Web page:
Here’s What Finally Ended The West Virginia Teachers’ Nine-Day Strike


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Rob Shimshock Education Reporter
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West Virginia teachers agreed with the state governor to end their nine-day strike in exchange for five percent raises.

Teachers from all 55 of West Virginia’s counties will return to classrooms after leaving more than 277,000 students in late February without teachers, reported The Washington Post. All state workers, including teachers, will benefit from the raise.

“We will move forward,” said Republican West Virginia Gov. Jim Justice at a news conference, according to WaPo. “No more looking back. West Virginia renews its investment in education and our precious children today.”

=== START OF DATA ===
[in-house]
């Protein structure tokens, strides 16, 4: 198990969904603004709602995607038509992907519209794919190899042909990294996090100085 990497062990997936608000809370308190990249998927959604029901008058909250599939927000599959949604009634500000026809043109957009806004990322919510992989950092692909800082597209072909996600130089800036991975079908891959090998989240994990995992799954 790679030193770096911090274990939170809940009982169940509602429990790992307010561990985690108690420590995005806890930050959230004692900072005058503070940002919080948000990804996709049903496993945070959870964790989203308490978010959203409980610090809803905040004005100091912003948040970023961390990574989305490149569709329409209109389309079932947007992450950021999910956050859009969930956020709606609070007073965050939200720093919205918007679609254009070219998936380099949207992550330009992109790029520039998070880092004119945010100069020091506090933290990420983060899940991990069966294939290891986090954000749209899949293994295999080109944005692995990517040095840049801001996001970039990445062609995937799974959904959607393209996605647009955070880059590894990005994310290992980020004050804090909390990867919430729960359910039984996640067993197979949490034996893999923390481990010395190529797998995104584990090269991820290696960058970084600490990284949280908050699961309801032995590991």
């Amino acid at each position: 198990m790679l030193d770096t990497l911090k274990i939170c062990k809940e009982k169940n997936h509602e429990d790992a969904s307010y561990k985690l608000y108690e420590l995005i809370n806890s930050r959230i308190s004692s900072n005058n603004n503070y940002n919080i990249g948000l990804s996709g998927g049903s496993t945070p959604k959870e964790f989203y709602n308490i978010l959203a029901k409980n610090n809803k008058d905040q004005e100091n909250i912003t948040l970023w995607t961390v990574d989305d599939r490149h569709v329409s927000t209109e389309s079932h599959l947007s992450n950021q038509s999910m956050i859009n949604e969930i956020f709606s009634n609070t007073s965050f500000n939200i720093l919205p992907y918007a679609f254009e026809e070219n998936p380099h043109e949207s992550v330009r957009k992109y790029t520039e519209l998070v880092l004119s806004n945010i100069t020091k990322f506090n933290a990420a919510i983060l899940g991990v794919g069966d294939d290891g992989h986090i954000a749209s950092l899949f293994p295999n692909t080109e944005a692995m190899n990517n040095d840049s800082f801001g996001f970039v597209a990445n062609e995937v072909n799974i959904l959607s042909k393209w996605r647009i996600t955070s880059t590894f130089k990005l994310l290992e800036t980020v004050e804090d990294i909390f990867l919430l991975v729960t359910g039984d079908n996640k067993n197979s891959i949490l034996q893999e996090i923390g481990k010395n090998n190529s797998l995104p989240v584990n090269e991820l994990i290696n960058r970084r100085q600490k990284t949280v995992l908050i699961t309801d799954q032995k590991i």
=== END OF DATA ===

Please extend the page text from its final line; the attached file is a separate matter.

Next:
West Virginia’s average teacher salary, $45,622, ranked 48th in the United States, according to a 2016 National Education Association survey.

“You’re seeing it, frankly, on legislators’ faces, on the governor’s face, on members here, on parents,” American Federation of Teachers president Randi Weingarten said, according to WaPo. “It is a sense of joy here, that West Virginia figured out a way to help its public schools, to help its public-school educators, to help its public-school employees, and it did it together.”

Teacher complaints ranged from not having enough money to pay student loans to lacking medical coverage.

“It is important that everyone understand that identifying all of the issues in our health-care program and finding a solution takes time,” said Justice in a letter announcing a task force dedicated to the issue. “A cure won’t come in 30 minutes, but I can promise you this task force will begin its work immediately.”

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